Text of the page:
Environmental contamination affects whole communities but is most significant for women and children, because they tend to show signs of disease earlier than men. Militaries cause more pollution than any other institutions. Bases store fuel, oil, solvents, and other chemicals as well as weapons, including defoliants like Agent Orange, depleted uranium-tipped bullets, and nuclear weapons. The SOFAs with Japan and Korea do not hold the U.S. responsible for the cleanup of contamination.
In the Philippines, records of environmental contamination were incomplete and unavailable to concerned nongovernmental organizations (NGOs) for several years. Studies-both by the People’s Task Force for Bases Cleanup and by environmental consultants-show that the U.S. military did not follow its own guidelines on cleanup. In Okinawa, community leaders are trying to get information about contamination and assurances that the U.S. will take responsibility for cleanup, even though the SOFA with Japan explicitly excludes this. In both the Philippines and Okinawa, women are gathering information from local people who have worked on the bases or who live nearby.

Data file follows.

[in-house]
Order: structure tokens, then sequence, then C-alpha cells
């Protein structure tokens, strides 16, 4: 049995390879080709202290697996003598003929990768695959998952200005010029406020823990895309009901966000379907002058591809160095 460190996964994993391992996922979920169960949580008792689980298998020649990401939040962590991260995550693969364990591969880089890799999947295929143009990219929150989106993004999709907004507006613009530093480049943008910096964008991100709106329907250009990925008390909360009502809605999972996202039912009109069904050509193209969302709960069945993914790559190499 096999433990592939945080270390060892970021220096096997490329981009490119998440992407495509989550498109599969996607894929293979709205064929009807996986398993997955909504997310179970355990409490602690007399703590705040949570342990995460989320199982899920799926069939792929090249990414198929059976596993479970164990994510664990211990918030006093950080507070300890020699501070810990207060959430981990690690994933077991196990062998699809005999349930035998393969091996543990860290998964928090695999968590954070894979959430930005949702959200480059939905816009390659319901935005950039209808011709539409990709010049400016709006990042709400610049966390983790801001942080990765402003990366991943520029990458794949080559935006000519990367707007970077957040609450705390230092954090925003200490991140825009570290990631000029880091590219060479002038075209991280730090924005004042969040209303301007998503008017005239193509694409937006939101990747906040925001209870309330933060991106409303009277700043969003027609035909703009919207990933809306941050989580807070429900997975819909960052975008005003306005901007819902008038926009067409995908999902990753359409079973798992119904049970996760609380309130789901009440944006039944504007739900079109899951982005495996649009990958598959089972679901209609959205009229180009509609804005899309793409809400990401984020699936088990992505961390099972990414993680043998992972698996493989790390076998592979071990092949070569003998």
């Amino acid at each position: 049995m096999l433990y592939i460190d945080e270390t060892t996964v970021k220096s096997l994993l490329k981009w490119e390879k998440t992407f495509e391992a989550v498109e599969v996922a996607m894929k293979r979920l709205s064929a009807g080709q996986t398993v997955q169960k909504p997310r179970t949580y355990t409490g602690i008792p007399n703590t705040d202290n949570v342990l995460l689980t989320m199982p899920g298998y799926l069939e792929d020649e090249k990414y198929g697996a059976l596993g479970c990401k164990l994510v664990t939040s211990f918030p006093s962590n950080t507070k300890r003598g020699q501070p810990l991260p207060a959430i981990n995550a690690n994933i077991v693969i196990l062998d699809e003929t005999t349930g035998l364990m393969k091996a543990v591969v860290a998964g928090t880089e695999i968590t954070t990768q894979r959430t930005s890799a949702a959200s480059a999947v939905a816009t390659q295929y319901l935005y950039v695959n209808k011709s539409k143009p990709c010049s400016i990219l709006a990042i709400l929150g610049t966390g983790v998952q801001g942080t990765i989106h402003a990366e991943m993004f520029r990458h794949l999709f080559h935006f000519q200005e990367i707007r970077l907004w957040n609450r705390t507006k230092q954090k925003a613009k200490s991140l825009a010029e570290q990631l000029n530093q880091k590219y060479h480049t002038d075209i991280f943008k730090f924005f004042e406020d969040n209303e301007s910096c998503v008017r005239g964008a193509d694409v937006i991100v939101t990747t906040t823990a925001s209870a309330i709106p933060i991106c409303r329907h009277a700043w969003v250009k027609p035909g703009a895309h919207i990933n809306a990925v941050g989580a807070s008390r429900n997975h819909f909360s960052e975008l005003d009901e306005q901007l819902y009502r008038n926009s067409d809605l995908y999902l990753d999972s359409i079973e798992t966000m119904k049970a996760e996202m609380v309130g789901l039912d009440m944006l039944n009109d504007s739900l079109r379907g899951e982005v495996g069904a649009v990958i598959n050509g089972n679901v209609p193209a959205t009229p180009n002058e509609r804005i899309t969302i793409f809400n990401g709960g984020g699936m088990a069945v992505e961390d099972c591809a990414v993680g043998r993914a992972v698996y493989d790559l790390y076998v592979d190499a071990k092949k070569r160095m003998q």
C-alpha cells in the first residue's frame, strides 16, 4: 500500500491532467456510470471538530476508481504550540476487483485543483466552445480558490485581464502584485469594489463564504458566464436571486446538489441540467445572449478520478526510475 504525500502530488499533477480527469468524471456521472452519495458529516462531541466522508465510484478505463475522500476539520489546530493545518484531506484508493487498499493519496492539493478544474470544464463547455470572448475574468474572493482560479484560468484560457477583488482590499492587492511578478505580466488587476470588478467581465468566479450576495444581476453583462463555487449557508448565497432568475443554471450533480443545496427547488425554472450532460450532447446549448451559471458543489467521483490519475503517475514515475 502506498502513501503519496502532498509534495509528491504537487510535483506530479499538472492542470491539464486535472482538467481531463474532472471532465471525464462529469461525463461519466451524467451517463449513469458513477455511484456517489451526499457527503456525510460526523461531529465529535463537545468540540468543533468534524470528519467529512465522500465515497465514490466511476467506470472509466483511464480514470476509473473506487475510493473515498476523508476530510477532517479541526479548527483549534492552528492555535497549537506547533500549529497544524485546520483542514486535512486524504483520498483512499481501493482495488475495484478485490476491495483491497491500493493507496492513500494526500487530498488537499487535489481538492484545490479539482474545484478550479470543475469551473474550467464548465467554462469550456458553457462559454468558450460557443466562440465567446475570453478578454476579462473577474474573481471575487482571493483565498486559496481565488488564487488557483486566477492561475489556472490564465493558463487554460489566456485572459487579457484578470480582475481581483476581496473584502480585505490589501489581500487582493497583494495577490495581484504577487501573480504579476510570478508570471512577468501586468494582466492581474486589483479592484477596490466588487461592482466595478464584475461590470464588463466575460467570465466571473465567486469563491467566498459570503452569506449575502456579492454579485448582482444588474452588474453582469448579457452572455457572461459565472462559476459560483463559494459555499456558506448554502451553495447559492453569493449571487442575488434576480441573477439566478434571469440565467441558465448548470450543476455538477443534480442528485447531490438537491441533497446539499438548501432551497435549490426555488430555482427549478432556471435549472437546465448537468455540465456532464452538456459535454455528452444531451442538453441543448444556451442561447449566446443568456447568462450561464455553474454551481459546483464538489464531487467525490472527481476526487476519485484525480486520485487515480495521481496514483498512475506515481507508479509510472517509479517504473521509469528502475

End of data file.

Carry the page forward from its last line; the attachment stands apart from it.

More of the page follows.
Host governments have downplayed contamination or denied its existence for fear of fueling antibase sentiment (Korea) or deterring prospective investors (Philippines). Environmentally induced illnesses may not be apparent for many years, and it is difficult to establish a clear cause-and-effect relationship. Determined efforts by NGOs, researchers, and some elected Philippine officials, as well as deaths of children born in contaminated areas have at last resulted in official recognition of the existence of military contamination in the Philippines.